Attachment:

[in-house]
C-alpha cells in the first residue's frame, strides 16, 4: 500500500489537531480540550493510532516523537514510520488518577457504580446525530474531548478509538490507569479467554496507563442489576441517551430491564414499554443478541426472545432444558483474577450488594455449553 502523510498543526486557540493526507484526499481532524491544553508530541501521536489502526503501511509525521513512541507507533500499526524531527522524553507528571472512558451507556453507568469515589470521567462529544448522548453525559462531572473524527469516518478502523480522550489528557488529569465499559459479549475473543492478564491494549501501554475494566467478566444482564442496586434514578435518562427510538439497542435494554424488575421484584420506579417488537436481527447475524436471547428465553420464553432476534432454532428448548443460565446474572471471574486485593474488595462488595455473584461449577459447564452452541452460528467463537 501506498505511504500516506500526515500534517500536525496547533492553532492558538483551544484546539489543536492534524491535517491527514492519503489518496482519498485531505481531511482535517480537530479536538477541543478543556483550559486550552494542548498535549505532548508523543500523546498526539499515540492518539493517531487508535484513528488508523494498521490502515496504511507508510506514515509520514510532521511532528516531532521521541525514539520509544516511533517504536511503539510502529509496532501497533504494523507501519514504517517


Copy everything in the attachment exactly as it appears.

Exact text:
[in-house]
C-alpha cells in the first residue's frame, strides 16, 4: 500500500489537531480540550493510532516523537514510520488518577457504580446525530474531548478509538490507569479467554496507563442489576441517551430491564414499554443478541426472545432444558483474577450488594455449553 502523510498543526486557540493526507484526499481532524491544553508530541501521536489502526503501511509525521513512541507507533500499526524531527522524553507528571472512558451507556453507568469515589470521567462529544448522548453525559462531572473524527469516518478502523480522550489528557488529569465499559459479549475473543492478564491494549501501554475494566467478566444482564442496586434514578435518562427510538439497542435494554424488575421484584420506579417488537436481527447475524436471547428465553420464553432476534432454532428448548443460565446474572471471574486485593474488595462488595455473584461449577459447564452452541452460528467463537 501506498505511504500516506500526515500534517500536525496547533492553532492558538483551544484546539489543536492534524491535517491527514492519503489518496482519498485531505481531511482535517480537530479536538477541543478543556483550559486550552494542548498535549505532548508523543500523546498526539499515540492518539493517531487508535484513528488508523494498521490502515496504511507508510506514515509520514510532521511532528516531532521521541525514539520509544516511533517504536511503539510502529509496532501497533504494523507501519514504517517